High School Sports

One of DFW’s top volleyball players honors late father, former Cowboys WR Terry Glenn

Natalie Glenn, left, and father Terry, who was a former wide receiver for the Dallas Cowboys.
Natalie Glenn, left, and father Terry, who was a former wide receiver for the Dallas Cowboys. Courtesy

Natalie Glenn went to bed on November 19, 2017 like it was any ordinary night.

She woke up to her entire world being turned upside down.

“Family friends had to wake me and my siblings up in the middle of the night,” the Southlake Carroll sophomore said. “They said that there was something wrong and we need to go to the hospital.”

Her father, Terry Glenn, a star wide receiver at Ohio State who played 12 years in the NFL, including the last five with the Dallas Cowboys, died early that Monday morning in a car accident near Irving. He was 43.

“On the ride over I thought about all the possible things it could be, but never thought when I said bye to my dad to go to practice earlier that it would be my last,” Glenn said. “When my mom came down and found out what happened she broke it to my siblings and I. She said ‘there’s no good way to say this but daddy has died.’ I broke down in tears and felt helpless. It felt like I died because I just lost my best friend.”

Natalie searched for a way to honor her late father on the volleyball court. So she had a discussion when her new coach, Teresa Dunn, who was hired in the spring.

Natalie wanted to switch from No. 21 to No. 83, her father’s number.

“I told her if it’s something you’d like to do then I’ll get you a brand new jersey,” Dunn said. “It was one of the first times I talked to her.

“I went in and customized it so when she leaves Carroll, those jerseys are hers to keep. I wanted to help in any way to honor her father.”

Added Natalie: “I wasn’t sure if it was still going to happen, but coach Dunn asked me and I said yes. I talked it over with my mom and she said it was an awesome idea.”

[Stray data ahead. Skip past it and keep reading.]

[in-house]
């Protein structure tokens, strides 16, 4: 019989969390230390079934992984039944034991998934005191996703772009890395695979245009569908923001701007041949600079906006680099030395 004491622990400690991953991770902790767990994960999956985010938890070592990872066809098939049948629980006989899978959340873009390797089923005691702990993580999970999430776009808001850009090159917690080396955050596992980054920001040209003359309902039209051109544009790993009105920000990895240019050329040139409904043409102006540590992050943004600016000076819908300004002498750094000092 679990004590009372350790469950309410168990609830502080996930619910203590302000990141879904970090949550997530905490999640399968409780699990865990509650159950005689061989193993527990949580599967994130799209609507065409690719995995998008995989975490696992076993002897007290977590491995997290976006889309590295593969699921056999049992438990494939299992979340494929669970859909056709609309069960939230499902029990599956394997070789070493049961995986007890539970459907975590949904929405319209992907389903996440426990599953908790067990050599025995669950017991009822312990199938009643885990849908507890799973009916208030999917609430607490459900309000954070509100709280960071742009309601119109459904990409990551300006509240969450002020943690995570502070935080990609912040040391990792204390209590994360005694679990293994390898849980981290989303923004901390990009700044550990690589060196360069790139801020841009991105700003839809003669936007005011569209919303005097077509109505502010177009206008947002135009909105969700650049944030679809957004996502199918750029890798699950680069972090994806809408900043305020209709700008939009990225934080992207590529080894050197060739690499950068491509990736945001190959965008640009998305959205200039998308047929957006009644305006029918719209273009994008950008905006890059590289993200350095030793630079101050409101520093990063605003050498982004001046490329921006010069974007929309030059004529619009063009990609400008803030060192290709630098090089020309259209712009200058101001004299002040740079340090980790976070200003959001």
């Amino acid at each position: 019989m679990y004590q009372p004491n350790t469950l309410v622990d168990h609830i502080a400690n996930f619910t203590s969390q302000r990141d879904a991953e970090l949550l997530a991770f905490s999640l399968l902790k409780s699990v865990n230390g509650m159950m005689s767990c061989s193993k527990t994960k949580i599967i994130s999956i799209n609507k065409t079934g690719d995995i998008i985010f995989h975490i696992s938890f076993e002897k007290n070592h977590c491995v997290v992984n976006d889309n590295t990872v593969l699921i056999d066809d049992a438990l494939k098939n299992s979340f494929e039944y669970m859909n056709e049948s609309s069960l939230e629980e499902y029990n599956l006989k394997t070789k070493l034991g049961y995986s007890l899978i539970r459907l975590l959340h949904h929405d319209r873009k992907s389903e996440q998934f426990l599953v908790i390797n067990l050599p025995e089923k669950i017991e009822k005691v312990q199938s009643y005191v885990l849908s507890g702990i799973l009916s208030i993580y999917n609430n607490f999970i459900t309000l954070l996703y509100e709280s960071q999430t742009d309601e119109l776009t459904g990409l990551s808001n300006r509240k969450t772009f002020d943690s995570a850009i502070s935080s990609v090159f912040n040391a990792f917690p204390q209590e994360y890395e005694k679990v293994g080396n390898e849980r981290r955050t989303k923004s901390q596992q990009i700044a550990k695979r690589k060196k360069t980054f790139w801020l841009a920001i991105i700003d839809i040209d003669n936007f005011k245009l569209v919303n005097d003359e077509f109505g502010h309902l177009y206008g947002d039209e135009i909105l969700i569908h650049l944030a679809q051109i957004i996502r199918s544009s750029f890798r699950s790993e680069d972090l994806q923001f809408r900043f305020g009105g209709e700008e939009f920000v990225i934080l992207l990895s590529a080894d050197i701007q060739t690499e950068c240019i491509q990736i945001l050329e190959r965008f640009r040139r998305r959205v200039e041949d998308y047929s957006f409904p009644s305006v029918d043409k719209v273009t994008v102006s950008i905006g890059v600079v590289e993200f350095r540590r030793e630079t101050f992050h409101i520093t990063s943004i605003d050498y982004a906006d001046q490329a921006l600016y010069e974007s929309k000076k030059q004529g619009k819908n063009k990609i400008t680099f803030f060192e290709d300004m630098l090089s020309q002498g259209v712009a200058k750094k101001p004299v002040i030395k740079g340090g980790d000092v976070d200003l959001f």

It seemed like the perfect fit too.

Glenn recorded 17 kills, 11 digs and a .571 hitting percentage in the season opener.

“Everyone that knows me and my dad would say we’re twins because we were exactly the same inside and out. We were both really shy, but once you get to know us, we’re both really funny,” said Glenn, who was named Newcomer of the Year for the Star-Telegram and District 5-6A last season. “We don’t talk a lot, but when we do we can’t stop.”

While the new jersey number helped, the reality of what life had become was still hard to comprehend. Glenn thought she had enough time to adjustment, but going back to school didn’t help at first.

“I thought it would take my mind off him, but it made things worse. I felt like people were staring at me all day. I didn’t know how to talk to my friends and teachers, and it was hard not to cry,” said Glenn, who recorded 18 double-doubles and finished second on the team with 466 kills and 518 digs as a freshman. “I didn’t go to school for the rest of the week, but all I could think about was my dad.”

After a while, school became easier and more helpful. She went to counselors and they gave Glenn her own room to work in. They allowed some of her closest friends to spend an hour with her each day before she went back to work.

“School helped me so much by doing that and let me go back when I was ready, and that was about a month and a half later,” Glenn said.

The courage that Natalie showed through it all was uplifting to those around her.


“I’m big on relationships and to me I want to have one with a kid outside of volleyball,” Dunn said. “To me, having that conversation with Natalie in April helped speed up our relationship. I can’t imagine losing my dad at 16, and she’s handled it well.”

Terry Glenn, who has six children, was picked seventh overall by the New England Patriots in the 1996 NFL Draft, and caught Tom Brady’s first touchdown pass in 2001. He finished his career with 593 catches for 8,823 yards and 44 touchdowns. He had 208 receptions for 3,337 yards and 20 touchdowns with the Cowboys.

He remained in North Texas after his career and started the 83 Kids Foundation.

“He was a big volleyball fan even though he couldn’t make every game,” Natalie said. “He’d always check on me, but during my freshman year since I made varsity, he made sure he was at every single game. I was always happy to see him in the stands.”

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